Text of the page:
Private security companies ordered to return IDs, personal documents belonging to security guards

By , K24 Digital
On Wed, 3 Apr, 2024 09:48 | 2 mins read
Priate Security Regulatory Authority CEO Fazul Mohamed
Priate Security Regulatory Authority CEO Fazul Mohamed. PHOTO/@PSRAuthority/X

Private security companies have been ordered to return national IDs, academic certificates and other essential personal documents belonging to private security officers within 48 hours.

In a statement on Wednesday, April 3, 2024, Private Security Regulatory Authority (PSRA) CEO Fazul Mohamed termed the practice of holding such documents as an illegality.

"The Authority is in receipt of numerous complaints from private security officers (security guards) alleging that private security companies are unlawfully and illegally withholding their National IDs, academic certificates, and other essential personal documents. This is in violation of the law, terms and conditions attached to the certificate of registration and the code of conduct for private security service providers," Mohamed said.

The authority has threatened to cancel the operating licences of private security companies which do not comply with the order to return the documents.

"Section 32 and 55 of the Private Security Regulation Act No. 13 of 2016 mandates the Authority to take action, including but not limited to cancellation of licence, of a private security service provider on the grounds of misconduct, unprofessionalism, breach of the Act or the code of conduct. In view of the foregoing, all private security companies are hereby directed to immediately cease and desist from the aforementioned illegality and to within the next 48 hours hand over all National IDs, academic certificates, and other essential personal documents to private security officers (security guards)," Mohamed added.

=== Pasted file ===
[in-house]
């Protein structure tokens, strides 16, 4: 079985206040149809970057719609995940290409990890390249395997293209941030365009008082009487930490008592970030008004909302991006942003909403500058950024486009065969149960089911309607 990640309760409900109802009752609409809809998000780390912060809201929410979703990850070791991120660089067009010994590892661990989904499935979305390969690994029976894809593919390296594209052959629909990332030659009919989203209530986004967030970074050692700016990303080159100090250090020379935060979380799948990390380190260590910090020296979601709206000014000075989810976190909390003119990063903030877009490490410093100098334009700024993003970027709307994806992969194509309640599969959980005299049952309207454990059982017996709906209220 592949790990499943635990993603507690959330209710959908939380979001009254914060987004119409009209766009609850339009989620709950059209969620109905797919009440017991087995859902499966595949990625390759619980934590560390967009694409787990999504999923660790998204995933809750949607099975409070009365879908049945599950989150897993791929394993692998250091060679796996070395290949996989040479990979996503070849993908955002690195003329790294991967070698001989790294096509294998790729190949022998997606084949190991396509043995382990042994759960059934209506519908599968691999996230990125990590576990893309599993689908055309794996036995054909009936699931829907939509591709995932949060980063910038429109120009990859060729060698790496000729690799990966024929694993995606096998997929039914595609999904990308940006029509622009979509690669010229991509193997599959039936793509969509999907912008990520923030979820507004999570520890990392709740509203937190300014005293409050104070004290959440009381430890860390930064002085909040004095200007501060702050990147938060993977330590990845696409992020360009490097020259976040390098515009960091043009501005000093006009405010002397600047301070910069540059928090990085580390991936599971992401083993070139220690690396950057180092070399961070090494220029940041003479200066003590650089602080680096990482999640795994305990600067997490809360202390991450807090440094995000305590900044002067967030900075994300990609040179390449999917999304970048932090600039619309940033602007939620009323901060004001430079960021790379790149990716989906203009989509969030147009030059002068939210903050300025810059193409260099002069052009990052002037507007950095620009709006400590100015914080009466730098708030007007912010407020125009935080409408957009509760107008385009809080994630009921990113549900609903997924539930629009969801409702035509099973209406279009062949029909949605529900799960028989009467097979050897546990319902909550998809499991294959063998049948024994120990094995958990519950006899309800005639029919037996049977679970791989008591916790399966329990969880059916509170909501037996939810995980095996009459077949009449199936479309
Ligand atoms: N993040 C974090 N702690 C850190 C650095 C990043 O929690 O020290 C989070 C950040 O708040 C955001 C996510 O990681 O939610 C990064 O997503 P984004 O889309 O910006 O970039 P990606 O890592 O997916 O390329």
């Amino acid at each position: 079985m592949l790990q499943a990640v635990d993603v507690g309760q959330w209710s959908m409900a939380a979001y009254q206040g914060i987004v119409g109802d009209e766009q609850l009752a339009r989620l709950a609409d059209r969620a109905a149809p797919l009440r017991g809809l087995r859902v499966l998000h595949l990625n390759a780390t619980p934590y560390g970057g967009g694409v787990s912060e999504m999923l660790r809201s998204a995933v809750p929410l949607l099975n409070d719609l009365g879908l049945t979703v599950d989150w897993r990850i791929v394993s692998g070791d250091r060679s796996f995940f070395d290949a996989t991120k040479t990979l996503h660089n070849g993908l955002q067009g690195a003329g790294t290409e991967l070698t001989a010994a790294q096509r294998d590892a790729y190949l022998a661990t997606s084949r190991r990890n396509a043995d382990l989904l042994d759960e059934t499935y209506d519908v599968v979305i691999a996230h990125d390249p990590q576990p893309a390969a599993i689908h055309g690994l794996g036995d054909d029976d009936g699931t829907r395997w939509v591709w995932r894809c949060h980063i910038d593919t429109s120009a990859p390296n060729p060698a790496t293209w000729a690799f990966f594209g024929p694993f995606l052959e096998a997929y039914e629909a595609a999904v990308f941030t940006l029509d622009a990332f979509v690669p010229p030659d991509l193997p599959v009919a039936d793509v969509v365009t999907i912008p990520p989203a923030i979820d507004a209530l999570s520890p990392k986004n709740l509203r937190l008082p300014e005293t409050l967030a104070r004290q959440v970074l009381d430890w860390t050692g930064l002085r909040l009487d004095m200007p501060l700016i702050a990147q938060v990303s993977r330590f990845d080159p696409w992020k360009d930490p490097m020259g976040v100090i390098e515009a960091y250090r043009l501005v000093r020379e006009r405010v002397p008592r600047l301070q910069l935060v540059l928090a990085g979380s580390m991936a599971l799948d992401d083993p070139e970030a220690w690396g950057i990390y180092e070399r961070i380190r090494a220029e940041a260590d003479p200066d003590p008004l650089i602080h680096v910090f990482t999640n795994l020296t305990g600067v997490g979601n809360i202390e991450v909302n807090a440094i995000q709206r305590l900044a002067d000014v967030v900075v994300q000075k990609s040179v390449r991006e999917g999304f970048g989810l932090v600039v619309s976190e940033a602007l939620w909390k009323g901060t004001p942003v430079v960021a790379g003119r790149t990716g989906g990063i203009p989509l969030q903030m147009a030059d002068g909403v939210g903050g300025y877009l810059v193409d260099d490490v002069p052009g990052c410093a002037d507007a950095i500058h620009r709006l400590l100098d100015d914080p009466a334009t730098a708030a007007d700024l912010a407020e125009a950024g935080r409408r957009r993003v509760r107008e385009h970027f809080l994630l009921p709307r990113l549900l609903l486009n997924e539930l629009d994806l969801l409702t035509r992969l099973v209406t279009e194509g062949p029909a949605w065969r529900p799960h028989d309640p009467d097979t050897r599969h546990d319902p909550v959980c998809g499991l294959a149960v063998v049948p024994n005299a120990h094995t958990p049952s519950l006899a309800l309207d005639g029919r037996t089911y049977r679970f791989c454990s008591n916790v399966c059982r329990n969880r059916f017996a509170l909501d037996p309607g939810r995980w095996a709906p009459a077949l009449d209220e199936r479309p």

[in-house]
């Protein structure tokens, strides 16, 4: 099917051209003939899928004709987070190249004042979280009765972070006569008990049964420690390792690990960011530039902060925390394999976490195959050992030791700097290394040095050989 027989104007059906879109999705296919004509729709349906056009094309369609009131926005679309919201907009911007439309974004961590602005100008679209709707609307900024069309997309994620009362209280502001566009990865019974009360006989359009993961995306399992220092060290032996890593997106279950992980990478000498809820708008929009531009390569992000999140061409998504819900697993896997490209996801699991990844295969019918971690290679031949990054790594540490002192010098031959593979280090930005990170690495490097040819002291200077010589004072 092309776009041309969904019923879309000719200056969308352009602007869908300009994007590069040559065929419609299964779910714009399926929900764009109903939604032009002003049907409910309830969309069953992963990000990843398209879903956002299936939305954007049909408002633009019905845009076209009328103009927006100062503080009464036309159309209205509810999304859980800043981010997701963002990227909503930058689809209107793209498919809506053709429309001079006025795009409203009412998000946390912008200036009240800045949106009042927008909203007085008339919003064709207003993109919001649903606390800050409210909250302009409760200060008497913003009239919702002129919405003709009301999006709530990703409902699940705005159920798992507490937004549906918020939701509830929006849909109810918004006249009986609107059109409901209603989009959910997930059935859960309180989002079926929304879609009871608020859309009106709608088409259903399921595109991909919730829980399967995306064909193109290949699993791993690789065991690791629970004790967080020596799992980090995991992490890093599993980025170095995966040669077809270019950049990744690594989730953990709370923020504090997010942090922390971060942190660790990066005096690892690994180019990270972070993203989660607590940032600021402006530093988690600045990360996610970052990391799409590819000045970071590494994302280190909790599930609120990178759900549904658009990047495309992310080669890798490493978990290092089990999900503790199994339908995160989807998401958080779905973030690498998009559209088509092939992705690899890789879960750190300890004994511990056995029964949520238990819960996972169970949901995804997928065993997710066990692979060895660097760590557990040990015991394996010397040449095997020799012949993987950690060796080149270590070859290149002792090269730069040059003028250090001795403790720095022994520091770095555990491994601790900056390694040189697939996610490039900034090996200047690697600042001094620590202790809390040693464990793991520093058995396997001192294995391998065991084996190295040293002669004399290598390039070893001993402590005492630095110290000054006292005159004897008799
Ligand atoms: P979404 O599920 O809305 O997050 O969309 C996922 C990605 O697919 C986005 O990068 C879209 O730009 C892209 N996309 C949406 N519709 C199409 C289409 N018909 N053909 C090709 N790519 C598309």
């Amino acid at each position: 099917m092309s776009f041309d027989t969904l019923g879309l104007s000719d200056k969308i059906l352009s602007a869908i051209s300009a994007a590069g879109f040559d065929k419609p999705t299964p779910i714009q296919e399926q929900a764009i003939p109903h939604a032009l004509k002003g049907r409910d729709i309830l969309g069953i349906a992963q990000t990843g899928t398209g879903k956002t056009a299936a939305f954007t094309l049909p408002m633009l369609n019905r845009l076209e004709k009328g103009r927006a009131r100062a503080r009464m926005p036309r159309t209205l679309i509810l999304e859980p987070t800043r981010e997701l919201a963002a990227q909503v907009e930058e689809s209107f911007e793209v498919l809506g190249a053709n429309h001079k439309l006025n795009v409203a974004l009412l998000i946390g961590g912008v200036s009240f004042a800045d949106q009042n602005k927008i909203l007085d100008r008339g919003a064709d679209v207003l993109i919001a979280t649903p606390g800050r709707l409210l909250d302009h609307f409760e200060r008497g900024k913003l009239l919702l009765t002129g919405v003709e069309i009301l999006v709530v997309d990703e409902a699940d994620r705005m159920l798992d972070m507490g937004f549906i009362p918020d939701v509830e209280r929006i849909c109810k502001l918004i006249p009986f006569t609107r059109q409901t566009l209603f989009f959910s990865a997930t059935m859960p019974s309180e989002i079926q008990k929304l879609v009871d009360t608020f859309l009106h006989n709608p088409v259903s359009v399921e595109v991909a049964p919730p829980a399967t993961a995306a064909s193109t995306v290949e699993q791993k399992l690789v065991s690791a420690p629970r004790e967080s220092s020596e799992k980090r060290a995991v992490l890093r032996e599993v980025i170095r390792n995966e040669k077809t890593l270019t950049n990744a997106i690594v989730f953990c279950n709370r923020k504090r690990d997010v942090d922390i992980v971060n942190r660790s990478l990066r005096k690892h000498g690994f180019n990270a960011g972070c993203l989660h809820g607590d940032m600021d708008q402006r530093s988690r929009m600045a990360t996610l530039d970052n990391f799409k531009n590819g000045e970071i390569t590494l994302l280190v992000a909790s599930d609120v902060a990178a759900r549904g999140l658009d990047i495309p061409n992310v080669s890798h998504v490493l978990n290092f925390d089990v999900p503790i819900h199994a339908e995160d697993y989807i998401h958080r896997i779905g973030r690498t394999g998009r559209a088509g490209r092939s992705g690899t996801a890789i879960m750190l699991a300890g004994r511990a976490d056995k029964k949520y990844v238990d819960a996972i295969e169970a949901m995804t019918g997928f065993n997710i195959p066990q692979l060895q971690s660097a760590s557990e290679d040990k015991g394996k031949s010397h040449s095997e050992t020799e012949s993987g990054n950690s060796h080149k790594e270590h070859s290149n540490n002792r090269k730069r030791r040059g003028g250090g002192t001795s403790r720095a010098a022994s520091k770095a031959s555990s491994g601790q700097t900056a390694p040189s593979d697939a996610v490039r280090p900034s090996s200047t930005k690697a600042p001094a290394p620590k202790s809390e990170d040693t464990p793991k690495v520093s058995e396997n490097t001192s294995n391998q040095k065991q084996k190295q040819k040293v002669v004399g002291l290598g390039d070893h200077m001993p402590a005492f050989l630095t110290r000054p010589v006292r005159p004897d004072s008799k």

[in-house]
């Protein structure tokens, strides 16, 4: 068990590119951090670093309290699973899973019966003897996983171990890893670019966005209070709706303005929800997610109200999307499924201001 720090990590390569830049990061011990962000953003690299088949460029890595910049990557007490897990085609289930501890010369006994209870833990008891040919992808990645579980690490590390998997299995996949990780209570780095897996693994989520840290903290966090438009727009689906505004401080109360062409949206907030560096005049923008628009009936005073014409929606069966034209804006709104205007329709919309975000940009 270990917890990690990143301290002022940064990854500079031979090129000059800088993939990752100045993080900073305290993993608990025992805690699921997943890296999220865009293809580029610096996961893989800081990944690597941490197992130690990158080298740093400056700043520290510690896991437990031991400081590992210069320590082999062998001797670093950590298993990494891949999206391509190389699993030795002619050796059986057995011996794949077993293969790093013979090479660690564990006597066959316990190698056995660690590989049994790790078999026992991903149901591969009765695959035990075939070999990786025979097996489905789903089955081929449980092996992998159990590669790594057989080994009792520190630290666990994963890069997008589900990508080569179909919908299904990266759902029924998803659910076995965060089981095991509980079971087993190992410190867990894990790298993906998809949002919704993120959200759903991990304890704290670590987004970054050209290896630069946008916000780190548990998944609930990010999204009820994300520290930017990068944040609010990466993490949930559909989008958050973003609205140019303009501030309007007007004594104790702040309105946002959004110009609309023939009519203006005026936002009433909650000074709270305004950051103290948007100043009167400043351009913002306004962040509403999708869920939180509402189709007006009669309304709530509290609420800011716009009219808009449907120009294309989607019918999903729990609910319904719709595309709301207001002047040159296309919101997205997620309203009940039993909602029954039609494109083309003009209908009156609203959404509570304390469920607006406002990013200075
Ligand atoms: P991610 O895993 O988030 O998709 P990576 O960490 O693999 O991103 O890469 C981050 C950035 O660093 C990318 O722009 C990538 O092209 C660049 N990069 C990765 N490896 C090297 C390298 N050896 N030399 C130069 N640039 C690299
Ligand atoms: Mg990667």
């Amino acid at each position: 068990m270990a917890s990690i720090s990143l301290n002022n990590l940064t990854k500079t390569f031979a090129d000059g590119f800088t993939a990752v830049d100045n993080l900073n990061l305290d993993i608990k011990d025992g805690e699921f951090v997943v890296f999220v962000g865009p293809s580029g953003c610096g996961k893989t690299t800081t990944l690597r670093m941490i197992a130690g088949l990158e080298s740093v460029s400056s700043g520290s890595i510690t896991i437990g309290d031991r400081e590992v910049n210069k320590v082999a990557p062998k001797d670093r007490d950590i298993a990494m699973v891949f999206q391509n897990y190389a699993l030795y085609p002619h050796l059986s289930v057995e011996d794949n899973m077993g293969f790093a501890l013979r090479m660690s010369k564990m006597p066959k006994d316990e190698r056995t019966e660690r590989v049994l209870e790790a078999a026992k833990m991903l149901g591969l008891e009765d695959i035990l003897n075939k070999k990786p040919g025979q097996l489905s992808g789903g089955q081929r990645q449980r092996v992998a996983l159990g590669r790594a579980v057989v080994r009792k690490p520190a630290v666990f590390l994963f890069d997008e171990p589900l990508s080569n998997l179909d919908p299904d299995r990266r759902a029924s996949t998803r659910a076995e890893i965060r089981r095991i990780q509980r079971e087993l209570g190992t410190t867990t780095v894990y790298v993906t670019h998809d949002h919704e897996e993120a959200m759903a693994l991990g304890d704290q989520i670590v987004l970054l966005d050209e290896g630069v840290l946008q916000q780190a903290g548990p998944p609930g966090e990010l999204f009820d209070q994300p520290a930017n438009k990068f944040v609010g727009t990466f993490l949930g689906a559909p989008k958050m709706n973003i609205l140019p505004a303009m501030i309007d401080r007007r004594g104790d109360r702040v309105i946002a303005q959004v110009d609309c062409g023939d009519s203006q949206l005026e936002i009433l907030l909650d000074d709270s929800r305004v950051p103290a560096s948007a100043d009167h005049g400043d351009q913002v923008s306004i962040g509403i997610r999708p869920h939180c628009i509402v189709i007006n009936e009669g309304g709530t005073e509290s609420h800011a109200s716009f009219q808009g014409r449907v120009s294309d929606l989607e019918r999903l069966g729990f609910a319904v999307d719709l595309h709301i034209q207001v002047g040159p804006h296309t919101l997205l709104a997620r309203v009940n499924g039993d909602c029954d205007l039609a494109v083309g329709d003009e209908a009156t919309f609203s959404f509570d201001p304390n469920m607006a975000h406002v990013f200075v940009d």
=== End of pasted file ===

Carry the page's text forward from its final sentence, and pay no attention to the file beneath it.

Mohamed has directed that any private security officer whose National ID, academic certificates, and other essential personal documents are being withheld by any private security company to report to the authority.

"The authority will ensure this illegality is put to a stop. This measure is being enforced to address and rectify the unlawful retention of personal documents belonging to private security officers by security companies. The authority is committed to ensuring that the rights of private security officers are upheld and that any form of exploitation is eradicated. Failure to comply with this directive will result in appropriate legal action being taken against the specific private security companies including revocation of their operating licences," he added.

Private security battles

The directive unlocks another battle between the companies and the authority, which have been at loggerheads over Ksh30,000 minimum wage for guards.

In February, PSRA issued a notice calling for a new minimum wage of Ksh30,000 per guard, which did not sit well with some private security firms.

"Strive to ensure all private security officers employed or otherwise engaged by the company are paid a basic minimum monthly wage of Ksh30,000 for those operating within the Nairobi Metropolitan Area and Ksh27,183 for those operating outside Nairobi Metropolitan Area," the notice read in part.

"That we hereby without any reservations whatsoever, commit to comply with the government-set minimum wage as per legal Notice No. PSRA/005/2023, the guiding principles under Article 238 (1) and 238 (2) (a) and 9(b) of the constitution, the Private Security Regulation Act No. 13 of 2016 and the terms and conditions attached to the certificate of registration."

The companies have been fighting the directive, terming it unreasonable.